The Face that Lights the Candle

March 1, 2017

Generous is a word that is almost big enough to describe reality. After all, what could be more generous than this that allows everything to be everything? The hypothetical start of things — the Big Bang — that primal flaring forth was nothing if not Pure Generosity, no holding back — Here! A universe for you!


The nature of our sun is the same: its light given freely year after year, for billions of them! We live by the generosity of its light. Every glass of milk, every apple, every cup of coffee is given by its light, and we appear by the grace of that giving.

And what of this ever-unfurling spontaneous moment, how might we describe it but Purely Generous? Or this awareness that is the root of our being? We take our awareness for granted, we take the spontaneity of this moment for granted, and indeed they are just that: granted, given without our needing to ask.

This Vast Generosity we live within is free, unselfish, generative, unconditional — blessing us and everything with becoming. Its generosity is love itself. So if we need some guidance about how to live, this might be a good place to start — to contemplate the Ocean of Generosity we live in, and how every moment it makes its offering. There’s no need to go out of our way to do this — every given breath reminds us!

You might say this view of an Ultimate Generosity as a guide for living is overly simple, and it is. There is more to the story —

The Pure Generosity of transparent light is met by opaque matter. Light goes every which way yet doesn’t bump into itself. But matter, that other form of light, offers resistance. It absorbs and reflects. It waits in a form, and when it can sustain that form no longer it shape-shifts into another form. In each form it seeks to remain as long as possible. So now we have, in the midst of Universal Generosity: boundaries, self-definition, self-maintenance — that which does not to give itself away like sunlight, but seeks instead to maintain itself as itself.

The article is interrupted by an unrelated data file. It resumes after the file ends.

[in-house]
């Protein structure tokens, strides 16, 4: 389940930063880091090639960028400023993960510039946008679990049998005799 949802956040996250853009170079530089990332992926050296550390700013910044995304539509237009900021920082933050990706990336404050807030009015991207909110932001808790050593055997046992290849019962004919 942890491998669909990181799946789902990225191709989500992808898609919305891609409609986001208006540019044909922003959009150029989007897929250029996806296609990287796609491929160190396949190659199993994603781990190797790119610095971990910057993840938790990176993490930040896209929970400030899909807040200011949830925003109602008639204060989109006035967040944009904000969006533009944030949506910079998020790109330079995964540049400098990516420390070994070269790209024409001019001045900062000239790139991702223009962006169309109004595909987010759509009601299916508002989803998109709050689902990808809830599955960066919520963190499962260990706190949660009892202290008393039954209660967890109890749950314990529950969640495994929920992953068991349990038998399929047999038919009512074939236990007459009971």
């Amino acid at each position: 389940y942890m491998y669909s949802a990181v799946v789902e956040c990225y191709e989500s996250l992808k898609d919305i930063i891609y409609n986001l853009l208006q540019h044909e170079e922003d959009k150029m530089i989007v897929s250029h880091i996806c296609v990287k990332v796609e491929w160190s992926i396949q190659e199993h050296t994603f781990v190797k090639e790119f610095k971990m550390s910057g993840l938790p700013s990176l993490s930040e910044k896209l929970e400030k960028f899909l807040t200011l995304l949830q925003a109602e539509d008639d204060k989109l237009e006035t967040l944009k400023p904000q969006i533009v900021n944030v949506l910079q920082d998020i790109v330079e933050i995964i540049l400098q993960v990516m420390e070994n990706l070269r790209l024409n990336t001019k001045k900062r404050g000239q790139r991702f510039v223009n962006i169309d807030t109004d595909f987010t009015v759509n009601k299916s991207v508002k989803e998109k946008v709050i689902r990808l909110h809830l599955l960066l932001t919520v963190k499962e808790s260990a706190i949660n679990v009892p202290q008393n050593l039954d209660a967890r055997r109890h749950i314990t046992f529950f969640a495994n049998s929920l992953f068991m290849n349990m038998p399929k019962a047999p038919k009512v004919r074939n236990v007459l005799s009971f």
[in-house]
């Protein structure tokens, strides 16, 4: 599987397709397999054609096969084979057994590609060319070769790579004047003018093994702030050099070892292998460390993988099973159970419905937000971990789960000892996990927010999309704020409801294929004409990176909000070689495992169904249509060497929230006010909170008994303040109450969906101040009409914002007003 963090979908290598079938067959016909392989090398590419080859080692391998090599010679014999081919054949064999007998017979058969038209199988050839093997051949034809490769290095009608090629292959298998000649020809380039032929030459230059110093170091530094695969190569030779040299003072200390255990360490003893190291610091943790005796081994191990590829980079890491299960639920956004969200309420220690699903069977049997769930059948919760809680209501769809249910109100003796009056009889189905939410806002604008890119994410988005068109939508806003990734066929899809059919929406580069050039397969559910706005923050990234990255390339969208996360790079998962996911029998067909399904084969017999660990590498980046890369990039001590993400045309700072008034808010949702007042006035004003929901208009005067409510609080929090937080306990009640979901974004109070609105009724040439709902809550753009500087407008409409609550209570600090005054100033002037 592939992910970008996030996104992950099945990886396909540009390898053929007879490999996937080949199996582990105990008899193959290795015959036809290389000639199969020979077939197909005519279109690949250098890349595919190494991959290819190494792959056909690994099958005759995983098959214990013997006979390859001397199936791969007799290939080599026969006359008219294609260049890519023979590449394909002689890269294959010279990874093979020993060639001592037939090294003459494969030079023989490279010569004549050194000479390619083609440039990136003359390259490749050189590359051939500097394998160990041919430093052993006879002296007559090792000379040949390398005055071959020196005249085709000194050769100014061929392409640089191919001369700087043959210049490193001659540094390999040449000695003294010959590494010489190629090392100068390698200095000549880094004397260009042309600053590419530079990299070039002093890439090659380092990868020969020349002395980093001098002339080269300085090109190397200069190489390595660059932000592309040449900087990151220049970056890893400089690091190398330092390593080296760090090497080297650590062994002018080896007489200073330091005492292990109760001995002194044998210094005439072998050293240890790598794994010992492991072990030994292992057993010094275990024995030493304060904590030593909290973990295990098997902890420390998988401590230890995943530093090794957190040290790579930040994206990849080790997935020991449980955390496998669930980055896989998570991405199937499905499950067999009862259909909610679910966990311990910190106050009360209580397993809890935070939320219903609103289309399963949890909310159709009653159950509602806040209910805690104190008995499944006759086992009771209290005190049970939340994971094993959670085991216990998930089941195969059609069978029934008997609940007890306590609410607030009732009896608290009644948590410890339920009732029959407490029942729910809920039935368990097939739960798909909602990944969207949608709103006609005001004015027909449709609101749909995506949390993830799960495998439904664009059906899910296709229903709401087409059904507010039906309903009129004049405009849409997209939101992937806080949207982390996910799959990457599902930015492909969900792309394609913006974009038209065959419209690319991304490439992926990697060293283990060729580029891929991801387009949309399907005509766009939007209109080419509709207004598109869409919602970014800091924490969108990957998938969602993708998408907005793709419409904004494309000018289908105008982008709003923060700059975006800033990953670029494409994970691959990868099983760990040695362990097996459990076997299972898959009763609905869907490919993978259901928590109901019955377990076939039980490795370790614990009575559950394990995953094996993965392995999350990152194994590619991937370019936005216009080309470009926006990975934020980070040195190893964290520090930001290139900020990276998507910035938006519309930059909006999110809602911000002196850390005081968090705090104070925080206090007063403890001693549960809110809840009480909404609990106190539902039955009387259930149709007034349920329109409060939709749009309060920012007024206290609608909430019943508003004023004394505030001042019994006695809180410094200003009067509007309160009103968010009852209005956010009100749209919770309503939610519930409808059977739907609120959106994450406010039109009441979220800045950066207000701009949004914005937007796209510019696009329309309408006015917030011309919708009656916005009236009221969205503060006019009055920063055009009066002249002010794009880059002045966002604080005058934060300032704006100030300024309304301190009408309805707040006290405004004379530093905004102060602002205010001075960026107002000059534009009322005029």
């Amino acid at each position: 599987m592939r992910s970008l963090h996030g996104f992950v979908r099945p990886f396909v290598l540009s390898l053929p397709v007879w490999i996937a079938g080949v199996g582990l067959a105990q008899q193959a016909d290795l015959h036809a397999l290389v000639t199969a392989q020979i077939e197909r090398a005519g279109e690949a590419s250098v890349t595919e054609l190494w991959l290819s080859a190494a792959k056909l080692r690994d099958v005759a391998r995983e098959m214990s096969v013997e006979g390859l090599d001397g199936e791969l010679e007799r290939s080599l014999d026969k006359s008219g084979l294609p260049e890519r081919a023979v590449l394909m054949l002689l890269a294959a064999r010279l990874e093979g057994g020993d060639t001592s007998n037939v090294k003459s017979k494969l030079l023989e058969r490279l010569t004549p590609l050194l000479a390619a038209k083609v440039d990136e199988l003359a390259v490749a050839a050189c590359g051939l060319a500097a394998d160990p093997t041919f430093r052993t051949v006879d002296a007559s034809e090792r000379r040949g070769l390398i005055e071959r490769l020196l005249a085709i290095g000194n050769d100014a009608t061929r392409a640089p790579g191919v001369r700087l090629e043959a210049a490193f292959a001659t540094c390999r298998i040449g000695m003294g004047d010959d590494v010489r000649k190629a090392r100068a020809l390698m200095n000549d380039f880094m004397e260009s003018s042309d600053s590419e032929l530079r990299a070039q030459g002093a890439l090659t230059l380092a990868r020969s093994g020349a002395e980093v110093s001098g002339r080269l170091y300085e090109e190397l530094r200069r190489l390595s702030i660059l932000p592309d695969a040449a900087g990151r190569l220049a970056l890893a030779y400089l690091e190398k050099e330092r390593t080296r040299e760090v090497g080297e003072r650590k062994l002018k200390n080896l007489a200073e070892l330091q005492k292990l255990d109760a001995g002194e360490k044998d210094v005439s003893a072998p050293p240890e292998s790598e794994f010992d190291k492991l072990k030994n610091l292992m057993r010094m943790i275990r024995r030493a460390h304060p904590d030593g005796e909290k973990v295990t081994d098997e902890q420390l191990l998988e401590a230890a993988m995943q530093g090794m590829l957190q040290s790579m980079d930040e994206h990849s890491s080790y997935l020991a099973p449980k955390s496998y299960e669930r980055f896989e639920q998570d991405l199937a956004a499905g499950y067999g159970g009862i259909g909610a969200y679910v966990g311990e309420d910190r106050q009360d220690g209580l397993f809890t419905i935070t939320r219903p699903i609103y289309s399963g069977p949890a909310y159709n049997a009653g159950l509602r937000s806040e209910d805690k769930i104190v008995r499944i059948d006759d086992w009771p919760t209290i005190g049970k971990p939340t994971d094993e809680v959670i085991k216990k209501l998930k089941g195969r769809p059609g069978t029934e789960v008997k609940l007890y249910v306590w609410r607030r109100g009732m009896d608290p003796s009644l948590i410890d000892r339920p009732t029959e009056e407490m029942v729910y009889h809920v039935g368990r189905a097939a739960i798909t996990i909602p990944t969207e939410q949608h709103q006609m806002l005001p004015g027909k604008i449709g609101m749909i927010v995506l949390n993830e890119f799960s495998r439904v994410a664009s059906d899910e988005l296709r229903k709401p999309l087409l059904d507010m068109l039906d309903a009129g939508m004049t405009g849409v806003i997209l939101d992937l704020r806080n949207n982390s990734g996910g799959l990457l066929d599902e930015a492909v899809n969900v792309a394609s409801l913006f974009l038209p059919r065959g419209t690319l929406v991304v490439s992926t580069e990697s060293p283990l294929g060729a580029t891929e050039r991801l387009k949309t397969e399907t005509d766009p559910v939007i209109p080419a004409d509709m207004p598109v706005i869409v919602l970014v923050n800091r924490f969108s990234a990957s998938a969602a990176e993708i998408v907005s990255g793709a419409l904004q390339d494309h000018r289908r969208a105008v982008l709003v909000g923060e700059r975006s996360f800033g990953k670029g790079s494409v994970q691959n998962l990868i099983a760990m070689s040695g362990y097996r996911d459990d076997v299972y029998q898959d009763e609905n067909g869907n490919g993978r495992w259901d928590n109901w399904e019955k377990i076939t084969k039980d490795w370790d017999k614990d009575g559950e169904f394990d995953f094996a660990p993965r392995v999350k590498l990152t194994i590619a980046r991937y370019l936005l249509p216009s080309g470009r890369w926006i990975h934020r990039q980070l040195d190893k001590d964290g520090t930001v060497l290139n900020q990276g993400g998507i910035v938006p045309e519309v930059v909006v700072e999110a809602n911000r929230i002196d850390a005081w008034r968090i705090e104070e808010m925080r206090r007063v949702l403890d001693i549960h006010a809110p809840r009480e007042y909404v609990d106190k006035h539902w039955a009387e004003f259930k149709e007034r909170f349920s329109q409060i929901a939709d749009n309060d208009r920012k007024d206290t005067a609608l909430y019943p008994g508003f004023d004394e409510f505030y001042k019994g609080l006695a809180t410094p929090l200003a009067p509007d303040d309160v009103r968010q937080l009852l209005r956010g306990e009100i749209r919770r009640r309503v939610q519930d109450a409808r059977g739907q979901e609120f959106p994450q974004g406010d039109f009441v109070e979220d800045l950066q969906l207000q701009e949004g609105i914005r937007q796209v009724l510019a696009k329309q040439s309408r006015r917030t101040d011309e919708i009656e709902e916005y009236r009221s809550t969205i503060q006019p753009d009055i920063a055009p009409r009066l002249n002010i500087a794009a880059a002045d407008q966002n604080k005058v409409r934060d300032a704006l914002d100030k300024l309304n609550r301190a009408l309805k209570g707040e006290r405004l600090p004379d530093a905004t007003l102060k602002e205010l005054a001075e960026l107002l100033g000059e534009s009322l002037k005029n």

Our lives are balanced right there — part of the Great Give-Away and yet charged to be these unique forms, for a time. Now the question of generosity as an ethic to live by has more depth. If you continually give away all the food on your plate, you’ll starve. If you never give, you’ll wither alone. How then shall we keep our balance between generosity and self-interest?

We see this question being played out in the politics of our time: for example, the desire to welcome refugees and the fear they will threaten us or weaken our identity. We see it in our personal relationships, when by always putting others’ wishes before our own we risk losing our sovereignty. My sense of this question — finding the balance between generosity and self-maintenance — is that in stating the question we’ve done most of the work. The act of holding the question reveals its answer. We find balance the way we do when we walk, by always being off-balance and then correcting. It’s a good example of how non-duality shows up through duality: left foot, right foot, giving, keeping, so the flowing flows without getting stuck at either pole.

But there’s something else here, something this little contemplation on generosity and sovereignty might faintly point to. These words — generosity and sovereignty — are stubbornly spatial: sovereignty or self-maintenance is a concept that denotes a special place, a location where “I” am sovereign. In a parallel way, the word generosity denotes a transaction from “here” to “there,” from giver to receiver. We conceive both of these ideas spatially. But that conception leaves us in a dualistic and fractional view of how things actually happen.

There’s a beautiful phrase from one of Rumi’s poems: “the face that lights the candle.” It makes us stop. What? How could this be? Candles light faces, not the other way around. But we’re invited here to escape the linear logic of our language, just for a moment, and allow the generosity of the light and the uniqueness of the face to mutually arise, without one causing the other.

Mutually arise? How?

The apple ripening in the sunlight allows the sunlight to appear, to be sunlight. Without the apple, or any “thing” of matter, the sunlight would not be revealed. It would just go on and on, and never become visible. At the same time, as we know, the sun gives birth to the apple. No sun, no apple.

And so it is with our sovereignty: our being this unique being is made possible by our generous reciprocity with All Being. No generous reciprocity, no unique being. Likewise the Great Generosity itself makes possible what is sovereign, what is unique.

The candle lights the face, and the face lights the candle.